Just as an experiment, for practice, Fabiola had Bianca play around with the rhythm in the introduction. First, she had her play it with a super-straight rhythm instead of all this syncopation, getting rid of the 16th rest on the second beat, playing right on that second beat.
Then, she had her continue playing on the beat, but then delay the end of the note, right before the fast notes.
After doing it those ways, she had her add the rest back in.
"What does that rest do?" Fabiola asked.
"It creates a more anxious atmosphere," Bianca said. Playing it both ways made that very clear.
Fabiola said that it can help to simplify the music in the practice room, when trying to express something musical. Get inside what is going on.
This piece also has a lot of different kinds of bow strokes, and "the slower strokes are much more individually controlled than the fast strokes," she said. For example, these strokes are quite deliberate:
But in the final page, the notes go by too fast to control every single one:
This entire page is traditionally played off the string, and the key to getting there is that "if you can coordinate it on the string, then it will be very coordinated when it is off."
So first, find a stroke that is actually on the string but sounds off, and play the page that way. Be sure to shape the line, with all its dynamics. Maybe not every note will bounce, but it will sound better if there is a musical line.
The final showpiece of the day was "Danse Espagnole" by Manuel da Falla, played by Zulfiya Bashirova.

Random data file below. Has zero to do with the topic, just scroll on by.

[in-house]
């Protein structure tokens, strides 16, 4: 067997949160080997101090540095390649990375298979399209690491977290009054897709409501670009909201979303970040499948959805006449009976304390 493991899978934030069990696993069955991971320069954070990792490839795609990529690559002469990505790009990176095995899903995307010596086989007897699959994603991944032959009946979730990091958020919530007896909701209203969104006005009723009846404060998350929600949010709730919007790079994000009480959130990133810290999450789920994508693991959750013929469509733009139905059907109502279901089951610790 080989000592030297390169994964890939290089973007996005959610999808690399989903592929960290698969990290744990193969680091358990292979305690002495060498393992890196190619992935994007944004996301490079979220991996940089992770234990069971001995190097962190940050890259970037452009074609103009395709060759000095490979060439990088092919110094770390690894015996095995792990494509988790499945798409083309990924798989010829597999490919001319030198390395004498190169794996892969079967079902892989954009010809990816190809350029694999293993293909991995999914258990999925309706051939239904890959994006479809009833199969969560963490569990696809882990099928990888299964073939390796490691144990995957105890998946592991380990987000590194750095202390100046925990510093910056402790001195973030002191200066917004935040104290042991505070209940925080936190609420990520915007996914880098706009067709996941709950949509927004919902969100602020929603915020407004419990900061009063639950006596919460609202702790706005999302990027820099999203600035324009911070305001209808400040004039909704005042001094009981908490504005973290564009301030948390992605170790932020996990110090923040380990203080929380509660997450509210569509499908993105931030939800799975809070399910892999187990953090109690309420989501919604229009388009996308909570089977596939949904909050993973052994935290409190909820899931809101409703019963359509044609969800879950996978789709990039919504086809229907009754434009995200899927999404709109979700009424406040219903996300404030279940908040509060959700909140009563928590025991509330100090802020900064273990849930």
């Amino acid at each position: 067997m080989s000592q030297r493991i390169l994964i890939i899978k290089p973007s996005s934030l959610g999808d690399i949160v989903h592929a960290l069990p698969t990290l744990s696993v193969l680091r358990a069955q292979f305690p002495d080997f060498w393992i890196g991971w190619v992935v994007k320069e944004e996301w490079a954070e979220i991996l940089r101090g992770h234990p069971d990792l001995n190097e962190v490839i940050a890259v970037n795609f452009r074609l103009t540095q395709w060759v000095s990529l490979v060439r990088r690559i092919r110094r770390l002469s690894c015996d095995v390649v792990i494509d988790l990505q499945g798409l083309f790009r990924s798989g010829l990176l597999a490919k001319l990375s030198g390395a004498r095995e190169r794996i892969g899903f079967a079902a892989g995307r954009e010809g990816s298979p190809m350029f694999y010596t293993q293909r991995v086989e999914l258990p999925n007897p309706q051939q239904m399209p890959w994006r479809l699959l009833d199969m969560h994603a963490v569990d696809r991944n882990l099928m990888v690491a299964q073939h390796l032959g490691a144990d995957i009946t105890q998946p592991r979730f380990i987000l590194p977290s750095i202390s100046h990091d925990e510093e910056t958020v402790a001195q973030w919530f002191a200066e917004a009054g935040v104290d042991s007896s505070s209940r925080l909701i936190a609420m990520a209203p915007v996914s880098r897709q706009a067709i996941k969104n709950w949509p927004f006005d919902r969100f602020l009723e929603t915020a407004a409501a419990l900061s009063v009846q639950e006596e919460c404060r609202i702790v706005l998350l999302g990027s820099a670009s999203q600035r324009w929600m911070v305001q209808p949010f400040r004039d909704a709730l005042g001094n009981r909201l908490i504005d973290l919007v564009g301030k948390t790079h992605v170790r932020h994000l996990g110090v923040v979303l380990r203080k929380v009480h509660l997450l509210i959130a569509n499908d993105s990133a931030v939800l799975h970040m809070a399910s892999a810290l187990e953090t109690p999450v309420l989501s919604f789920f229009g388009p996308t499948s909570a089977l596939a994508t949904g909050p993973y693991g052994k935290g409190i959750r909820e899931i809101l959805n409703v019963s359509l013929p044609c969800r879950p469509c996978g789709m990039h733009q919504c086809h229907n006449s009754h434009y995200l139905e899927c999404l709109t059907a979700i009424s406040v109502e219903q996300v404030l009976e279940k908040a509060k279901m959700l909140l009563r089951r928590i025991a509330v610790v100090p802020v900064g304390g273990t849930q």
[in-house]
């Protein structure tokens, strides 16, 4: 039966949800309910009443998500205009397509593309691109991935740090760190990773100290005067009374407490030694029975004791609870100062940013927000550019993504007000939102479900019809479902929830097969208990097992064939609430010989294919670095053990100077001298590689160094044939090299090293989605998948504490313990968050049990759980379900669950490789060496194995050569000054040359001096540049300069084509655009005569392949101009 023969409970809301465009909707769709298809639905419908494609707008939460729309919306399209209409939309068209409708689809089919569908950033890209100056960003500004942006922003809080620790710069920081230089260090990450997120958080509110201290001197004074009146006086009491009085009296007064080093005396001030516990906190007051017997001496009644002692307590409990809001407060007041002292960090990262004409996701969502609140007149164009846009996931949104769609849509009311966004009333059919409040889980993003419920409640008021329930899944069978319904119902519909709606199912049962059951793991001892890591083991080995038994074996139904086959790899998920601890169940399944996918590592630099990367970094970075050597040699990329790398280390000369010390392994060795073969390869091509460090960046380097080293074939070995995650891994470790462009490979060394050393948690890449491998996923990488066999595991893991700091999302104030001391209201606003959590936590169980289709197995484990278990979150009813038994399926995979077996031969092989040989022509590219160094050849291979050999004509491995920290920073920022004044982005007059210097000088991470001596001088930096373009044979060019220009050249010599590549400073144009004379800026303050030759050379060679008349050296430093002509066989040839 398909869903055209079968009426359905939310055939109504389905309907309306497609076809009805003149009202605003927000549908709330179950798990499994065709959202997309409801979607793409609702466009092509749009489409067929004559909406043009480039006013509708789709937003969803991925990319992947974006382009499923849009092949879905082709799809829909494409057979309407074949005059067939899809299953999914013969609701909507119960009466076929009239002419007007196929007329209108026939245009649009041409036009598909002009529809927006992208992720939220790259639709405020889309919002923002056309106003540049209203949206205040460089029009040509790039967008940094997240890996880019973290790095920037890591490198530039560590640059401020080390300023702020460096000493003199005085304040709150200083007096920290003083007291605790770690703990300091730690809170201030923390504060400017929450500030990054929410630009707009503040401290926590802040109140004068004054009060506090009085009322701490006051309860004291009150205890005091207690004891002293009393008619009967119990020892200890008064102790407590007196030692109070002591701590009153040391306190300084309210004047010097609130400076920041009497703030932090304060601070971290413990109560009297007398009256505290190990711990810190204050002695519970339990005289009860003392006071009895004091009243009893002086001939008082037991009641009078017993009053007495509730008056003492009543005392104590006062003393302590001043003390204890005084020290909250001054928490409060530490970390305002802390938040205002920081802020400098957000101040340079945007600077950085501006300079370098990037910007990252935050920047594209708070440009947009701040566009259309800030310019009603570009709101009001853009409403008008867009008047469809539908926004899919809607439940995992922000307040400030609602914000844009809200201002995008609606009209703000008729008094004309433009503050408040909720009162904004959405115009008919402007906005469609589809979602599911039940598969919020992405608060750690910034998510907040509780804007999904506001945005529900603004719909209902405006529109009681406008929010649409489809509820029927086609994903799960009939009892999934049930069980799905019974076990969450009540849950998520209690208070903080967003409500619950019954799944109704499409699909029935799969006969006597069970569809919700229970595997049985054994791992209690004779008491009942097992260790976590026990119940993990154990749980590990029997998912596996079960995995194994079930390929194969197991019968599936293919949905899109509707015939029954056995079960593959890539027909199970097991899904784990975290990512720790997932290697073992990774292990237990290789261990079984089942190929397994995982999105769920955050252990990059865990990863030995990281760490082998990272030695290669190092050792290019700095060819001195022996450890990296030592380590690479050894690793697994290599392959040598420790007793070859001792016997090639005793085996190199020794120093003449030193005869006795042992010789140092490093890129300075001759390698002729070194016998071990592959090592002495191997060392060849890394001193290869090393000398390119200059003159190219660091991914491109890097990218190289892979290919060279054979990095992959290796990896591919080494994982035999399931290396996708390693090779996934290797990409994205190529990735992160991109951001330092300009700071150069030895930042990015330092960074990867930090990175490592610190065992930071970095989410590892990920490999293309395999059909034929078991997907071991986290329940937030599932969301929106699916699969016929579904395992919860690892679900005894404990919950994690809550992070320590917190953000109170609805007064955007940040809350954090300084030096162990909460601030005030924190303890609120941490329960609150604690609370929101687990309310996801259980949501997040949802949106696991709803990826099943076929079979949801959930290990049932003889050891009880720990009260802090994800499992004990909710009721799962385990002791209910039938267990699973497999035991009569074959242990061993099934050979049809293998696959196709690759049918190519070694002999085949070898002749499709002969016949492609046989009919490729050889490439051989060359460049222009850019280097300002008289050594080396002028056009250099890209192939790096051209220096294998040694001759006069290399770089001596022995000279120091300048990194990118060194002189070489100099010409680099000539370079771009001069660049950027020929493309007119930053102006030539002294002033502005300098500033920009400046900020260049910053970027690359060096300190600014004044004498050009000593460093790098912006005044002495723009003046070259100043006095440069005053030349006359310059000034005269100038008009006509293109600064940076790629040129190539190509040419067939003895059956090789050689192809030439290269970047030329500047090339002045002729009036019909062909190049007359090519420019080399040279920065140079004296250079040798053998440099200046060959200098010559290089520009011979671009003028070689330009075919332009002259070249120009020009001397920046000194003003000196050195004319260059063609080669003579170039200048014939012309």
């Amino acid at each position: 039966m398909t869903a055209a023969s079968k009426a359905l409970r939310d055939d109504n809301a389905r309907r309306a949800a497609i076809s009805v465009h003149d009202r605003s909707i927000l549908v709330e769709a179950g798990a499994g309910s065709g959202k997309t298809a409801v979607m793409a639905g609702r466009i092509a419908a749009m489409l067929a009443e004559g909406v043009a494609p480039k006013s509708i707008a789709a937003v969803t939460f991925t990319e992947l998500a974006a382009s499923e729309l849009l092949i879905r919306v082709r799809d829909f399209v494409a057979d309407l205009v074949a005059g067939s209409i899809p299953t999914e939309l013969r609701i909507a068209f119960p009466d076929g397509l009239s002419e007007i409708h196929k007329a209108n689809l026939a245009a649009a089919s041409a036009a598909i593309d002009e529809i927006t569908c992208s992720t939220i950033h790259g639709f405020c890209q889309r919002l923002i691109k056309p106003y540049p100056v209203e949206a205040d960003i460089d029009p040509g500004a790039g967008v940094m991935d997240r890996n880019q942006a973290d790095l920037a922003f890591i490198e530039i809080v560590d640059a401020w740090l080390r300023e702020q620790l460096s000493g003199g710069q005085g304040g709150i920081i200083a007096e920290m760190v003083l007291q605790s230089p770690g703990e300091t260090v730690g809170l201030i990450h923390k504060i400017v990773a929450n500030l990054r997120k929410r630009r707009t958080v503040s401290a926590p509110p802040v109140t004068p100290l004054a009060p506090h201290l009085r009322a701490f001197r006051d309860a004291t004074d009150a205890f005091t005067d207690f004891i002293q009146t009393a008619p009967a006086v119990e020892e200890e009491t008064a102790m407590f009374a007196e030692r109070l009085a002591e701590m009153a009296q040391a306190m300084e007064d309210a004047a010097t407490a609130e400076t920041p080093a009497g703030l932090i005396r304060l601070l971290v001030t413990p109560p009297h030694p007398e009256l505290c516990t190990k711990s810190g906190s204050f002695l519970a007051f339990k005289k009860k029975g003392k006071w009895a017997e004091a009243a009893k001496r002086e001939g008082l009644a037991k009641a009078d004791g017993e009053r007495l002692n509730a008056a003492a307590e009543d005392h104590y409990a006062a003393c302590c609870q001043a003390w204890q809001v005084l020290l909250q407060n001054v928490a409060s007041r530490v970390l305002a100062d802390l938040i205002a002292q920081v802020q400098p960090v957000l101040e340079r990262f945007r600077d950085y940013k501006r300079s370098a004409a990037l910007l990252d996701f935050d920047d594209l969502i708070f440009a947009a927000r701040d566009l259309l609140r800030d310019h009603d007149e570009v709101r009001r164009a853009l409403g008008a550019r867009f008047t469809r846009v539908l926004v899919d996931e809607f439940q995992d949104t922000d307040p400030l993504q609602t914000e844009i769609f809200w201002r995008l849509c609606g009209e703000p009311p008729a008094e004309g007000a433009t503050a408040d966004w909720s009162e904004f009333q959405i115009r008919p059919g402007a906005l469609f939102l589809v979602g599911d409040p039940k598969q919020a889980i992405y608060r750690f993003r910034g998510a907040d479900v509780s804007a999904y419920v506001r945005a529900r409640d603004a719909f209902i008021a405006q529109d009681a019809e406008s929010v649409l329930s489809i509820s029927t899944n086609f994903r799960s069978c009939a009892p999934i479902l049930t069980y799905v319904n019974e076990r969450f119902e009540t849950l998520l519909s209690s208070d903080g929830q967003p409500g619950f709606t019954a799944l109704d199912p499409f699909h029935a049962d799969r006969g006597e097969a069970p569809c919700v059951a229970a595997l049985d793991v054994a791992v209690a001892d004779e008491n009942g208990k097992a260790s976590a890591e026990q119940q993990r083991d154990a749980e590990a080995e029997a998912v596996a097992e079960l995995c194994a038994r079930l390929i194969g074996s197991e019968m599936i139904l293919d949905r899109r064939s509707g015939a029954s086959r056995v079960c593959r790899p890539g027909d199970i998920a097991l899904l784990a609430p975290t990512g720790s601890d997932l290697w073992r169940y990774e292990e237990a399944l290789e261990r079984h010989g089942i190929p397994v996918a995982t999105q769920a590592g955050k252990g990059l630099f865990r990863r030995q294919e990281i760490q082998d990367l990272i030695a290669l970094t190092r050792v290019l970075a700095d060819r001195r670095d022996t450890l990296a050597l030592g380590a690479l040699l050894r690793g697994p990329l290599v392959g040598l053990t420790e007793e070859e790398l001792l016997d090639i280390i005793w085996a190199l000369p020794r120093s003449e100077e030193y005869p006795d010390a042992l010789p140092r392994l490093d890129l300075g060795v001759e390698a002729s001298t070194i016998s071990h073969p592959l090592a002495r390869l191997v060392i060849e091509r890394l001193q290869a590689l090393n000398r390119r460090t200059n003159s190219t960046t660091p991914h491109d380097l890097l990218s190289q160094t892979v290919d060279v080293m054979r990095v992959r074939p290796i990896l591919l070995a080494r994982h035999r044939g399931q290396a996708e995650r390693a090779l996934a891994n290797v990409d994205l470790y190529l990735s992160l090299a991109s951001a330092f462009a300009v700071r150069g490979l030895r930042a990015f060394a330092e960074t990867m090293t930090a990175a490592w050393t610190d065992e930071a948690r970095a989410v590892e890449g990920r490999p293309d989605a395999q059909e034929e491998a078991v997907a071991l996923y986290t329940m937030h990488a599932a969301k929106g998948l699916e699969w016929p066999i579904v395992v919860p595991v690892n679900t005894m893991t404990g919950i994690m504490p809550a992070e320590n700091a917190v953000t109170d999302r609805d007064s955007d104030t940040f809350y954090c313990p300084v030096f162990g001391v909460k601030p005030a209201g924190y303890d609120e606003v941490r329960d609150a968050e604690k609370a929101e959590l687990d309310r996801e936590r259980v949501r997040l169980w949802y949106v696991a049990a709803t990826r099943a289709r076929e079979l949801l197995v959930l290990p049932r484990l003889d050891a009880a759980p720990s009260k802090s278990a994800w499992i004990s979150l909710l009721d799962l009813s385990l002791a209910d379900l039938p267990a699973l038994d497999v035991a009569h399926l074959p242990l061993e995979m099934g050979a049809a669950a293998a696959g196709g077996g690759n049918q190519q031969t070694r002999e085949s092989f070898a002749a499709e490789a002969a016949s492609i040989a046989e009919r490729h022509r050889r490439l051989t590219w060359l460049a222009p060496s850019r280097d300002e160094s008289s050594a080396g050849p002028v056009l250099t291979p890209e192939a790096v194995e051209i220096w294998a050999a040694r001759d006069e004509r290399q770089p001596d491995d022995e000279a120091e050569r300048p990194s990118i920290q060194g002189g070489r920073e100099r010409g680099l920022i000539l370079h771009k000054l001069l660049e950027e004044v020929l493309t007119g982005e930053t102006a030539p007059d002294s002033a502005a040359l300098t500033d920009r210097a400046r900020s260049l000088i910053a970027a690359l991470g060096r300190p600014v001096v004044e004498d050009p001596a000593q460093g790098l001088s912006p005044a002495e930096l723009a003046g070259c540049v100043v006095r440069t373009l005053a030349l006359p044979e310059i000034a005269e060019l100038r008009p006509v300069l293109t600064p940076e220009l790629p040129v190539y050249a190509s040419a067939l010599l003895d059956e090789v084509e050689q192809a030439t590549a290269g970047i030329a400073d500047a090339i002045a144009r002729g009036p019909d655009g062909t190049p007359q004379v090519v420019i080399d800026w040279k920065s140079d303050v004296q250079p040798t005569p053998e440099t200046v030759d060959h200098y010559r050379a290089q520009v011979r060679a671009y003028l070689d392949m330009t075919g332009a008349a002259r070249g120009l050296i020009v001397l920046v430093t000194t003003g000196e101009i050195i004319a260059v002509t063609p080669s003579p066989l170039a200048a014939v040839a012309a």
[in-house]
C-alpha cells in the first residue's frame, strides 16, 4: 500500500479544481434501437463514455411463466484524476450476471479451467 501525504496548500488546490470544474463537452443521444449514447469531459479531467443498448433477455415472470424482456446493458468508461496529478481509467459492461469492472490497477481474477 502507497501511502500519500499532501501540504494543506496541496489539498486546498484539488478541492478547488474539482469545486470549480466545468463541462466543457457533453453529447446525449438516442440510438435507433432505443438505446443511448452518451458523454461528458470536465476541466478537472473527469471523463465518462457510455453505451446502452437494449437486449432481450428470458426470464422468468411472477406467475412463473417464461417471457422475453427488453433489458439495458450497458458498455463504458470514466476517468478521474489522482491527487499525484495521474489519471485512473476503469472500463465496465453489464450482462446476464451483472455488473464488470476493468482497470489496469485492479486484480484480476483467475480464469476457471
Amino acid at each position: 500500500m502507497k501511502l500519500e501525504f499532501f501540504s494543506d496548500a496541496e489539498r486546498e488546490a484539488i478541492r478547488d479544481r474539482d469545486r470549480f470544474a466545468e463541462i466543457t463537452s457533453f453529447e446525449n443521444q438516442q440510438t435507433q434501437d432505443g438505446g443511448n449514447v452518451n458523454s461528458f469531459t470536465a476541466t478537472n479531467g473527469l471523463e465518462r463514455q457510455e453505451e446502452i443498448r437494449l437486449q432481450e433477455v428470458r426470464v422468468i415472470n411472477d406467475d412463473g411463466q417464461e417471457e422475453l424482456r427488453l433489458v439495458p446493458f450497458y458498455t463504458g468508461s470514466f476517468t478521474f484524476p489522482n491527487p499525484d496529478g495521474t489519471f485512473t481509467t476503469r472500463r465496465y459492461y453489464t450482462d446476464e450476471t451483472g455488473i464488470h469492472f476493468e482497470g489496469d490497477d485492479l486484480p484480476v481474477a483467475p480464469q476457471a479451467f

The piece is full of ricochet and bariolage and fun fancy tricks. It also has a lot of pizzicato.
"Who here practices pizzicato?" she asked the room, and not too many hands went up.
First of all, "pizzicato can never be too loud," she said. Also, pizzicato tends to come on fairly easy notes "so get all the easy notes to sound beautiful!"
Is the da Falla a super-serious piece? No.
Fabiola reminded us it is a showpiece - something light, with quite a lot of repetition. So a performer needs to grab the audience's attention and emphasize the changes in character that make each repetition sound interesting.
As an exercise, she asked Zulfiya to pause before every character change. She also suggested consciously naming each mood change - then using attitude and show each mood. (An aside, the original meaning of the word "attitude" is your body stance...I think that is ultimately what she was calling for here.)
"Give yourself direction," Fabiola said. Giving yourself direction allows you be conscious and recreate these character changes consistency, when performing the piece.
She also had another idea to help this piece come alive: Look up.
To demonstrate, Fabiola simply looked up at the audience - "It's really powerful - see, people were on their phones, then they stopped!" Everyone laughed.
Zulfiya gave it a try: she played some of the piece and then she looked up - then she cracked up. It made her laugh! But she was looking directly at audience members.
"It's more about where you face your violin - you aren't actually going to look at anyone," Fabiola said.
One has to be like an actor. "Show us the character changes, we want you to present them," Fabiola said, "don't just stare at your left hand."
On her second try, Zulfiya did this more effectively, and the attitude and character started emerging even more, in addition to the expression she was already producing with her excellent playing.
Just like octaves, ricochet and pizzicato, the acting part of performing is a special skill.
"It's something that needs to be practiced," Fabiola said.
You might also like:
* * *
Enjoying Violinist.com? Click here to sign up for our free, bi-weekly email newsletter. And if you've already signed up, please invite your friends! Thank you.
This article has been archived and is no longer accepting comments.
Violinist.com is made possible by...
Discover the best of Violinist.com in these collections of editor Laurie Niles' exclusive interviews.